''We love food. We like the buzz of hospitality. We're addicted, adrenaline junkies. We love a challenge, love pleasing people.''

Although they did consider leaving Dunedin and trying something new, that seemed too daunting for the family.

''The idea was to take a year off, fully recover from fatigue and the PTSD-like state we were in.''

But they are determined not to get sucked into the ''beast'' that their old business had become.

The new business, Buster Greens, has to work for their lifestyle. That meant Sundays off and only opening during the day except for special occasions.

''We found we were still passionate about it, but just tired of the long hours and stuff.''

Opening the new cafe in George St, closer to the student population, has been a revelation for them - as is crossing the city to go to work as they live in St Clair.

''Students are very food conscious, we've found.''

They decided to focus the cafe on ''quality, thoughtful food made from scratch''.

''It's very labour intensive. We know where every ingredient comes from.''

While they focus on plant-based eating, which Sullivan says is their biggest seller, Dodds is quick to point out there is still meat on the menu.

''We try to cater for every demographic.''

He is the first to admit, though, that they sell more Kombucha than beer.

They will open occasionally at night for ''pop-ups'' or ''secret gig nights'', but not on a regular basis.

Dodds is still getting used to the concept of finishing at 4.30 on a Friday afternoon.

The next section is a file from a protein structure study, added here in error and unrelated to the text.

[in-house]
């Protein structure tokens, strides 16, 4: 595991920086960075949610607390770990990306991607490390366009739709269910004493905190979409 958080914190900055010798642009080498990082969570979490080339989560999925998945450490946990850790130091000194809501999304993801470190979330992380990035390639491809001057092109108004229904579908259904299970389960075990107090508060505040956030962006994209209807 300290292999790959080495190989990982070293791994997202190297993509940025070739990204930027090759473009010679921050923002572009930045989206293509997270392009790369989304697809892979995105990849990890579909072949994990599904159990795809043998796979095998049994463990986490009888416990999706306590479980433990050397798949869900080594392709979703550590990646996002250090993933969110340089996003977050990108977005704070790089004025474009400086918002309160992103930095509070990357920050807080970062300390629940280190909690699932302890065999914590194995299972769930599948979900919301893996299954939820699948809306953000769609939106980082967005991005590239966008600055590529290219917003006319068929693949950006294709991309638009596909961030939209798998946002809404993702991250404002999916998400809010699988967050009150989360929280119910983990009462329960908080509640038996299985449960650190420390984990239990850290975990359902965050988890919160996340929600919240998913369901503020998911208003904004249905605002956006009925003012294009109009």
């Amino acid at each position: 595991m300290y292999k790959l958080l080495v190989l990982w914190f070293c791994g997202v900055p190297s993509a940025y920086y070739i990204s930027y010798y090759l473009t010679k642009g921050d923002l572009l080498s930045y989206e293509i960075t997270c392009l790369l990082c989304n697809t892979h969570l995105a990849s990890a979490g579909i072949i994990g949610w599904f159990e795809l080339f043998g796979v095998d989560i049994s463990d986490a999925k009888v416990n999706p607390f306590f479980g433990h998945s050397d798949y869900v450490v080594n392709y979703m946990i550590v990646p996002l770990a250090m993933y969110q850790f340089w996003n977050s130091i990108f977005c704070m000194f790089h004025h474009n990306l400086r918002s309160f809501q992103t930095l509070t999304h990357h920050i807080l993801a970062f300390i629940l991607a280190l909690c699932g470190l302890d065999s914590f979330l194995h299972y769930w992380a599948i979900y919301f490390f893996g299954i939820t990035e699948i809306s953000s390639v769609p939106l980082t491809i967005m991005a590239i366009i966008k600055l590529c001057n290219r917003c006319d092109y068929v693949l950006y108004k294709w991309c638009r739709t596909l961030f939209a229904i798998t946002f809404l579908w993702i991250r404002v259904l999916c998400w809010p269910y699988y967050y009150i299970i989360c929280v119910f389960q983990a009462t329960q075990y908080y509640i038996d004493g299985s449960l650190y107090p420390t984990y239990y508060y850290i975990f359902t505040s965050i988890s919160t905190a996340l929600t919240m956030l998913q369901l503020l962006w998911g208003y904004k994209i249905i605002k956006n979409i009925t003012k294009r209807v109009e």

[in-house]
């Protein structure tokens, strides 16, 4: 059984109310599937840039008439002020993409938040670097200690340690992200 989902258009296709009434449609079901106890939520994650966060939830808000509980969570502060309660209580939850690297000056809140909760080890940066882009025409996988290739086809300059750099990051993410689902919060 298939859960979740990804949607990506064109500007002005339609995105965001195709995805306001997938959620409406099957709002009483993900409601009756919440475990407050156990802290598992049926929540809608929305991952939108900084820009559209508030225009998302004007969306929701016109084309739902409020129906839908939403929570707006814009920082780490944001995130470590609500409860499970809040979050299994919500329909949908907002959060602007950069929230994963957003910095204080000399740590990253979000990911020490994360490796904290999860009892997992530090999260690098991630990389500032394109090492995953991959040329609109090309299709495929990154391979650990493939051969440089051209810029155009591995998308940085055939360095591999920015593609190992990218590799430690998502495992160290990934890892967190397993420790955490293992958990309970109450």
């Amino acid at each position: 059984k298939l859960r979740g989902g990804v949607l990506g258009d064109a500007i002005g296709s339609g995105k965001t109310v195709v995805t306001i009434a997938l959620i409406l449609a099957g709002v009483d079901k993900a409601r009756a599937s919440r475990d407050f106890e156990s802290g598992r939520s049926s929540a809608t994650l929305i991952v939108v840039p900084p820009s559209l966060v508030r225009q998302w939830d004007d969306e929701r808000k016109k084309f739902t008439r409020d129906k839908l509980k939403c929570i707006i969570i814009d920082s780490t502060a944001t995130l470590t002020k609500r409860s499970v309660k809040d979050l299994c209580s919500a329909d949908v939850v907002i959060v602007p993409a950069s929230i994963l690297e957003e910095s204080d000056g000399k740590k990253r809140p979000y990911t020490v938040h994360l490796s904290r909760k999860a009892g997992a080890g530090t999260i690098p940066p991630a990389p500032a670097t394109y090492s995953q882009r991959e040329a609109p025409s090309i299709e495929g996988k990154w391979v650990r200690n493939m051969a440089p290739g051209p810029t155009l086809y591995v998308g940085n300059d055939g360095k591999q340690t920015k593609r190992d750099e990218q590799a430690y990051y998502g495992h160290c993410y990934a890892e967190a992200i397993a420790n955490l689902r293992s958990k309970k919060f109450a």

''It used to be 1am on Saturday morning. We're learning to please ourselves, within parameters, as tempting as it is.''

Not that Sullivan has slowed down completely. The new cafe's menu has changed three times in just a few months as she continues to peruse social media, magazines, food television and foodie friends for inspiration.

''We have a massive focus on nutrition - we did contemplate putting the nutritional value of every meal on the menu, but that was too hard. But our meals are thought out to be nutritionally balanced.''

She also has ideas for workshops on raw food and lunchboxes, so they can share their knowledge.

With good staff, including a chef experienced in wholefood cooking, the new venture was coming together.

''It's fun.''

Their children are also adjusting to having their parents at home for dinners and in the same room more often.

''The kids are way happier. They are a lot more interactive and chatty.''

While Sundays are still family days, the pair have decided to open Buster Greens seven days a week, leaving the cafe in its staff's capable hands.

''It's a healthier life balance,'' Dodds says.